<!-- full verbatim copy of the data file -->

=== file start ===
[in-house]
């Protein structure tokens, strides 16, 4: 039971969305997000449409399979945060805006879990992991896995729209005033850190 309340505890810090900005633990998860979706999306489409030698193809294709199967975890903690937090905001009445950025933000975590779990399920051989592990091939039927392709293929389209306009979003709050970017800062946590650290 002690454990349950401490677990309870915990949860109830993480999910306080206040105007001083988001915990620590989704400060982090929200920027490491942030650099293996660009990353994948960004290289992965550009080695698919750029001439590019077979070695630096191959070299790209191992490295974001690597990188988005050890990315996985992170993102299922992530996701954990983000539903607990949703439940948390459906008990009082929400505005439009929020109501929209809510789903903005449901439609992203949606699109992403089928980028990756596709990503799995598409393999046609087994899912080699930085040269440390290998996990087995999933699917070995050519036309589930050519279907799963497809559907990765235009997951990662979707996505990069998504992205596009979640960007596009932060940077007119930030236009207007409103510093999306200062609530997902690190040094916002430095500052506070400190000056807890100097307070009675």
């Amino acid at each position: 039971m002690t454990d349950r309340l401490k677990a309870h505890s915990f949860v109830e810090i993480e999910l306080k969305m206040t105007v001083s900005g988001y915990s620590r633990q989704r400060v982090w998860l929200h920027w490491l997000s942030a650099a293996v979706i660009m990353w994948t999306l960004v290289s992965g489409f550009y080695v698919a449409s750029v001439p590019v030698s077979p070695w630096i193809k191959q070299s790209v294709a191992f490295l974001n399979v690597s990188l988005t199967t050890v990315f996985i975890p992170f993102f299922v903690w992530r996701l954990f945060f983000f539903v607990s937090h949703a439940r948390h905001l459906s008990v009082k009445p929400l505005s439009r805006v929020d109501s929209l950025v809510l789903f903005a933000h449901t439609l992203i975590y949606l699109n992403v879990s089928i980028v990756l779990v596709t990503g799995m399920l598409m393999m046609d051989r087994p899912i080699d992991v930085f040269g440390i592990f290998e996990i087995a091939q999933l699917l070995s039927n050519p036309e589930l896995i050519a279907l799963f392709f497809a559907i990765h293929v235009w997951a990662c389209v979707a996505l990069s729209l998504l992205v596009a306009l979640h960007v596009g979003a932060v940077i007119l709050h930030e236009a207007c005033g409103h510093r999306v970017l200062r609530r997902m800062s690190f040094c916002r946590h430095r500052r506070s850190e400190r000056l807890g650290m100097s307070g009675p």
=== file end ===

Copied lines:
[in-house]
């Protein structure tokens, strides 16, 4: 039971969305997000449409399979945060805006879990992991896995729209005033850190 309340505890810090900005633990998860979706999306489409030698193809294709199967975890903690937090905001009445950025933000975590779990399920051989592990091939039927392709293929389209306009979003709050970017800062946590650290 002690454990349950401490677990309870915990949860109830993480999910306080206040105007001083988001915990620590989704400060982090929200920027490491942030650099293996660009990353994948960004290289992965550009080695698919750029001439590019077979070695630096191959070299790209191992490295974001690597990188988005050890990315996985992170993102299922992530996701954990983000539903607990949703439940948390459906008990009082929400505005439009929020109501929209809510789903903005449901439609992203949606699109992403089928980028990756596709990503799995598409393999046609087994899912080699930085040269440390290998996990087995999933699917070995050519036309589930050519279907799963497809559907990765235009997951990662979707996505990069998504992205596009979640960007596009932060940077007119930030236009207007409103510093999306200062609530997902690190040094916002430095500052506070400190000056807890100097307070009675």
């Amino acid at each position: 039971m002690t454990d349950r309340l401490k677990a309870h505890s915990f949860v109830e810090i993480e999910l306080k969305m206040t105007v001083s900005g988001y915990s620590r633990q989704r400060v982090w998860l929200h920027w490491l997000s942030a650099a293996v979706i660009m990353w994948t999306l960004v290289s992965g489409f550009y080695v698919a449409s750029v001439p590019v030698s077979p070695w630096i193809k191959q070299s790209v294709a191992f490295l974001n399979v690597s990188l988005t199967t050890v990315f996985i975890p992170f993102f299922v903690w992530r996701l954990f945060f983000f539903v607990s937090h949703a439940r948390h905001l459906s008990v009082k009445p929400l505005s439009r805006v929020d109501s929209l950025v809510l789903f903005a933000h449901t439609l992203i975590y949606l699109n992403v879990s089928i980028v990756l779990v596709t990503g799995m399920l598409m393999m046609d051989r087994p899912i080699d992991v930085f040269g440390i592990f290998e996990i087995a091939q999933l699917l070995s039927n050519p036309e589930l896995i050519a279907l799963f392709f497809a559907i990765h293929v235009w997951a990662c389209v979707a996505l990069s729209l998504l992205v596009a306009l979640h960007v596009g979003a932060v940077i007119l709050h930030e236009a207007c005033g409103h510093r999306v970017l200062r609530r997902m800062s690190f040094c916002r946590h430095r500052r506070s850190e400190r000056l807890g650290m100097s307070g009675p």